Metabolomics of Dioscorea spp. (Yam): Biochemical diversity of an underutilised and understudied crop

Elliott Price

Research output: ThesisDoctoral Thesis

563 Downloads (Pure)


The genus Dioscorea comprises over 600 monocot plants commonly termed “yam”. Of these, five to ten species are cultivated; their edible tubers providing livelihood for ~100 million people. Production occurs almost exclusively in Low Income Food Deficit Countries (LIFDCs) and as such yams are vital for food security. A further fifteen to thirty species are grown, or harvested from the wild, to provide precursors for the industrial production of steroids, with an annual turnover estimated at ~$500-1000 million. In addition, numerous species are widely used in traditional medicines and over-harvesting has endangered many species.
Yams have high-yield potential and high market value potential yet current breeding of yam is hindered by a lack of genomic information and genetic resources. New tools are needed to modernise breeding strategies and unlock the potential of yam to improve livelihood in LIFDCs.
Furthermore, whilst the steroidal precursors of yams have been widely studied, limited research has been conducted on central metabolism of the crop. Recent literature highlighted that experimental flaws, analytical miscalculations and technical imprecision plagues historic studies providing impetus for re-investigation of Dioscorea using modern biochemical techniques.
In the present work Gas Chromatography- Mass Spectrometry (GC-MS) based metabolomic investigation has been applied to collections of yam to assess the diversity of primary metabolism. The GC-MS workflow was applied to a leaf-based collection comprising diverse species across clades of the genus and adapted to analyse tubers of elite lines from the global yam breeding program.
Targeted analyses were undertaken by Liquid Chromatography (LC), coupled with detection by Photo Diode Array (PDA) or MS, to study the carotenoid compositions of breeding lines and survey the constitution of sterols in species previously reported as sterol-rich.GC-MS based metabolite profiling on leaf extracts allowed the separation of genotypes into clades, species and morphological traits with a putative geographical origin. Additionally, the foliage material has been shown to be a potential renewable source of numerous high-value compounds. For example, shikimic acid was quantified to be up to 8% of dry weight in the leaves of species from the Testudinaria clade. Future bioprospecting of foliage can add-value from the waste steam of crop production and may aid species conservation as an alternative to the over-harvested tubers and/ or rhizomes.A visual pathway representation of the tuber metabolome has been delivered as a resource for quality trait evaluation of yam germplasm. Over 200 compounds were routinely measured in tubers, providing a major advance for chemotyping of the crop and chemotaxonomic classifications complemented molecular systematics. Biochemical redundancy within the global yam breeding program has been highlighted and accessions with relatively abundant fatty acid and pro-vitamin A contents identified.Finally, the sterol composition in the leaves and rhizomes of reportedly sterol-rich species was surveyed. The resultant profiles were complex with a large degree of qualitative differences amongst species. Whilst the majorly abundant sterols largely matched those in literature, numerous unknowns, including polyhydroxylated and glycosylated derivatives, were noted. Follow-up investigation will require detailed structural elucidation but the work has provided leads to revisit Dioscorea for new natural products.Overall, the work highlights the potential of exploiting the biochemical diversity of Dioscorea species to achieve food and income security and discover new, sustainable sources of medicines and high-value compounds. The use of metabolomics offers a dual benefit to the global breeding program: it can provide standalone near-future gains and can be complimentary to other ongoing large-scale ‘omic’ investigations.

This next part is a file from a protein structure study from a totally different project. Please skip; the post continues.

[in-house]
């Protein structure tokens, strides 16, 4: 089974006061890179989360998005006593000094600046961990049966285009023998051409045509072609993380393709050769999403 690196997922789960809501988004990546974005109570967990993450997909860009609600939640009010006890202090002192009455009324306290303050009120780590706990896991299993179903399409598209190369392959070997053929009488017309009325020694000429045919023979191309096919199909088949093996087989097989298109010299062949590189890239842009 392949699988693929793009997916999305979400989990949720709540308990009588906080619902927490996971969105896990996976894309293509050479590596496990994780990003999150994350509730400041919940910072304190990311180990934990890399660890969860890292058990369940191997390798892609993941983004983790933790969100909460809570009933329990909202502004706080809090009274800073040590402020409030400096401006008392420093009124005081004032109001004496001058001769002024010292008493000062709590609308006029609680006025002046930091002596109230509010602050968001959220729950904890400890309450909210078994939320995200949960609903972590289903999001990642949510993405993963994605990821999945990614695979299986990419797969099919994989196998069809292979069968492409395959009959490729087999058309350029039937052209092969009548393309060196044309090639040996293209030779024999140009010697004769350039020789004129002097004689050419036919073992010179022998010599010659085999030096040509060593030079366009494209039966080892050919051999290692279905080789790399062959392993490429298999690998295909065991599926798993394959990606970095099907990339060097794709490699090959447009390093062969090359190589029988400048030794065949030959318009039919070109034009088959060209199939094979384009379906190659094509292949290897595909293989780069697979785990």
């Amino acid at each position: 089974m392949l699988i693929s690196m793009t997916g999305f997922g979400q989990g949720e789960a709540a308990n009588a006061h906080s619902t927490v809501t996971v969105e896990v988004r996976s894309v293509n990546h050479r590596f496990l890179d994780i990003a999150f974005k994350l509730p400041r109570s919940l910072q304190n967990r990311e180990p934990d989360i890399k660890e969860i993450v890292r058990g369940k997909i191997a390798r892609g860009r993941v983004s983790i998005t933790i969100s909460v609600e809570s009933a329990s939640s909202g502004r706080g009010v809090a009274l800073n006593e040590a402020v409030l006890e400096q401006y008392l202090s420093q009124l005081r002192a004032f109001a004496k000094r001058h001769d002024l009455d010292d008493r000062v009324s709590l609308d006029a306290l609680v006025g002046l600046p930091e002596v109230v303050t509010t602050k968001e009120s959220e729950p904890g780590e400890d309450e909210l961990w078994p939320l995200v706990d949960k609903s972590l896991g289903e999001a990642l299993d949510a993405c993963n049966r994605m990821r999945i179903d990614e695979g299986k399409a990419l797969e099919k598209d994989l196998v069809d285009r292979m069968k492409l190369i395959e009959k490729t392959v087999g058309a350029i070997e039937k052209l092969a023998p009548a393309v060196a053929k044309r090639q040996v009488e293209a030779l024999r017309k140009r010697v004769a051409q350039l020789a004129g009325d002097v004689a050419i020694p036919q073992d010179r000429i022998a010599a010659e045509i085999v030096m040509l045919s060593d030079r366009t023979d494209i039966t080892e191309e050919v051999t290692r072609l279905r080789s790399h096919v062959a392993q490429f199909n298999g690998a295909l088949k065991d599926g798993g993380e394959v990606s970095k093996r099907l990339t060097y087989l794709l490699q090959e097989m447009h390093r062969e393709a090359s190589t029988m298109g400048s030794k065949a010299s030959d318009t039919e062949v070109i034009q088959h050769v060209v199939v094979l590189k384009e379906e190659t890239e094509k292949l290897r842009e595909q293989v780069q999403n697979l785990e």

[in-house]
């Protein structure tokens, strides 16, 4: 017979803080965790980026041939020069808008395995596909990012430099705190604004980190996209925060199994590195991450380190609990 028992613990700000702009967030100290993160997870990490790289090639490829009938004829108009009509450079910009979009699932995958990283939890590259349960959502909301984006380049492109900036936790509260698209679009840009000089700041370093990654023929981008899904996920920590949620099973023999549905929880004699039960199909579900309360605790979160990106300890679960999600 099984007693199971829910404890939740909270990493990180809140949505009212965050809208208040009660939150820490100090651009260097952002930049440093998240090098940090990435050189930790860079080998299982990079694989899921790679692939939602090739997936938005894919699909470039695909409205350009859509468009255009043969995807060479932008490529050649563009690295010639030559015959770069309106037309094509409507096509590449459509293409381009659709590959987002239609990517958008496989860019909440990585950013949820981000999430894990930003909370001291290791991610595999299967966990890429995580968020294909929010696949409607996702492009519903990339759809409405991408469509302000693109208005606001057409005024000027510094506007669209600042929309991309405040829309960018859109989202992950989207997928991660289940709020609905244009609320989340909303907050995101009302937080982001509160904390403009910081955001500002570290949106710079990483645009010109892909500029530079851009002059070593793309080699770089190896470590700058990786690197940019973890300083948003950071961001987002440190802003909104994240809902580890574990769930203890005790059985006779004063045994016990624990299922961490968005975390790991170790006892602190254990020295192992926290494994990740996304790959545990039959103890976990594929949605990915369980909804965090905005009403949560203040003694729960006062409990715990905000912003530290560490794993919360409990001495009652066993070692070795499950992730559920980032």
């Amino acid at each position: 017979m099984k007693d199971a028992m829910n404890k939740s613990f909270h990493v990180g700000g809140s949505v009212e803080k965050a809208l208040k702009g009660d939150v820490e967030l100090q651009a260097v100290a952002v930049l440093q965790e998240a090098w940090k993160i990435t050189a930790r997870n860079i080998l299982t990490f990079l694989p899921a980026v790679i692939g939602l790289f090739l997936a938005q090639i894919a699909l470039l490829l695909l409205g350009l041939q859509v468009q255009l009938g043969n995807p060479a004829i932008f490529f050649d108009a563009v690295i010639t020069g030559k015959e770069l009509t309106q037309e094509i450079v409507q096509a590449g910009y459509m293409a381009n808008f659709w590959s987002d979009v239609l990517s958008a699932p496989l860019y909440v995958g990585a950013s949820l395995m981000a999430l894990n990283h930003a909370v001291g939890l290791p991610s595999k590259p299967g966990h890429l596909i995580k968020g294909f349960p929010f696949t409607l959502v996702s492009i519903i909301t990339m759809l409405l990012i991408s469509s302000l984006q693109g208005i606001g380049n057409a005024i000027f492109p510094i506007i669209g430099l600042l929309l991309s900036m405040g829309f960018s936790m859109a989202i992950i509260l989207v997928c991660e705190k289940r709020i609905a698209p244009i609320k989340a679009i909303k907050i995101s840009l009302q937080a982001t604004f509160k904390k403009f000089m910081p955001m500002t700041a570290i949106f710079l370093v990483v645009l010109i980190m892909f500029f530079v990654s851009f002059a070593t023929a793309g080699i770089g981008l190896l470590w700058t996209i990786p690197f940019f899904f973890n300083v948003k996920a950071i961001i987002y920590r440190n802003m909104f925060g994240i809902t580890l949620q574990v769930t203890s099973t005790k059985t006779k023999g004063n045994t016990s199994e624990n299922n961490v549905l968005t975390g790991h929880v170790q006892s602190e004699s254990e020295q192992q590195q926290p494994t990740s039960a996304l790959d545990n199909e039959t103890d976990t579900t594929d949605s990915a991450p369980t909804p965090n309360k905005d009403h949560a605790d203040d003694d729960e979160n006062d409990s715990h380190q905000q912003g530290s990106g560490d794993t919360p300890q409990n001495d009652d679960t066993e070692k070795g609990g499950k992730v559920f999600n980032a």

Original languageEnglish
Awarding Institution
  • Royal Holloway, University of London
  • Fraser, Paul, Supervisor
  • Wilkin, Paul, Supervisor, External person
  • Sarasan, Viswambharan, Supervisor, External person
Award date1 Jun 2017
Publication statusPublished - 2017


  • Dioscorea
  • Yam
  • Metabolomics
  • Natural variation
  • Crop breeding

Cite this